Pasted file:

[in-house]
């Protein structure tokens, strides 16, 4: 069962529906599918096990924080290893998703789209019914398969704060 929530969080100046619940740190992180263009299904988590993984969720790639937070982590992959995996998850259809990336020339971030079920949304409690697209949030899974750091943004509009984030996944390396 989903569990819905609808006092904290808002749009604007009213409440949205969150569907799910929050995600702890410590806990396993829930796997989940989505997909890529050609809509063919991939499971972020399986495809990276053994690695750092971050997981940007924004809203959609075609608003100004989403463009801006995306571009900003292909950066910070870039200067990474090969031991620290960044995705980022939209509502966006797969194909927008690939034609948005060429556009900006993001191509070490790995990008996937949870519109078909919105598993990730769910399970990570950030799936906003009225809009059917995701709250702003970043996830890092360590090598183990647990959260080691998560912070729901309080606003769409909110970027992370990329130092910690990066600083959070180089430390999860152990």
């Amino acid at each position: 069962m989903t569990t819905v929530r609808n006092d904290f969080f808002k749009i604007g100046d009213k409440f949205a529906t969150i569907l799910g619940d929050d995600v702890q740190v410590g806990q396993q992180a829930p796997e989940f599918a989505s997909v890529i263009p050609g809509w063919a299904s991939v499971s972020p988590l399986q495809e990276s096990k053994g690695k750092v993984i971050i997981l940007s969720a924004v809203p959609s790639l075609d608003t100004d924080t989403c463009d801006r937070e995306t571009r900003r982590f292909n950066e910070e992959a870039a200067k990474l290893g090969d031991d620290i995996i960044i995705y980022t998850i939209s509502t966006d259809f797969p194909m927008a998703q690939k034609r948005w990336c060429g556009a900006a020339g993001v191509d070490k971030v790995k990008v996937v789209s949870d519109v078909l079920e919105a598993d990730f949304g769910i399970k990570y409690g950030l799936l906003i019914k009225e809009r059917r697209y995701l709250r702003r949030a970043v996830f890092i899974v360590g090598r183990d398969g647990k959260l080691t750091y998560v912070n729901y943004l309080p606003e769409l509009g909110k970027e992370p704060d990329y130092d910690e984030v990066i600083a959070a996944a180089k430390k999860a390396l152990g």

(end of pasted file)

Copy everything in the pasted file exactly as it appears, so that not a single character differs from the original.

[in-house]
């Protein structure tokens, strides 16, 4: 069962529906599918096990924080290893998703789209019914398969704060 929530969080100046619940740190992180263009299904988590993984969720790639937070982590992959995996998850259809990336020339971030079920949304409690697209949030899974750091943004509009984030996944390396 989903569990819905609808006092904290808002749009604007009213409440949205969150569907799910929050995600702890410590806990396993829930796997989940989505997909890529050609809509063919991939499971972020399986495809990276053994690695750092971050997981940007924004809203959609075609608003100004989403463009801006995306571009900003292909950066910070870039200067990474090969031991620290960044995705980022939209509502966006797969194909927008690939034609948005060429556009900006993001191509070490790995990008996937949870519109078909919105598993990730769910399970990570950030799936906003009225809009059917995701709250702003970043996830890092360590090598183990647990959260080691998560912070729901309080606003769409909110970027992370990329130092910690990066600083959070180089430390999860152990």
């Amino acid at each position: 069962m989903t569990t819905v929530r609808n006092d904290f969080f808002k749009i604007g100046d009213k409440f949205a529906t969150i569907l799910g619940d929050d995600v702890q740190v410590g806990q396993q992180a829930p796997e989940f599918a989505s997909v890529i263009p050609g809509w063919a299904s991939v499971s972020p988590l399986q495809e990276s096990k053994g690695k750092v993984i971050i997981l940007s969720a924004v809203p959609s790639l075609d608003t100004d924080t989403c463009d801006r937070e995306t571009r900003r982590f292909n950066e910070e992959a870039a200067k990474l290893g090969d031991d620290i995996i960044i995705y980022t998850i939209s509502t966006d259809f797969p194909m927008a998703q690939k034609r948005w990336c060429g556009a900006a020339g993001v191509d070490k971030v790995k990008v996937v789209s949870d519109v078909l079920e919105a598993d990730f949304g769910i399970k990570y409690g950030l799936l906003i019914k009225e809009r059917r697209y995701l709250r702003r949030a970043v996830f890092i899974v360590g090598r183990d398969g647990k959260l080691t750091y998560v912070n729901y943004l309080p606003e769409l509009g909110k970027e992370p704060d990329y130092d910690e984030v990066i600083a959070a996944a180089k430390k999860a390396l152990g």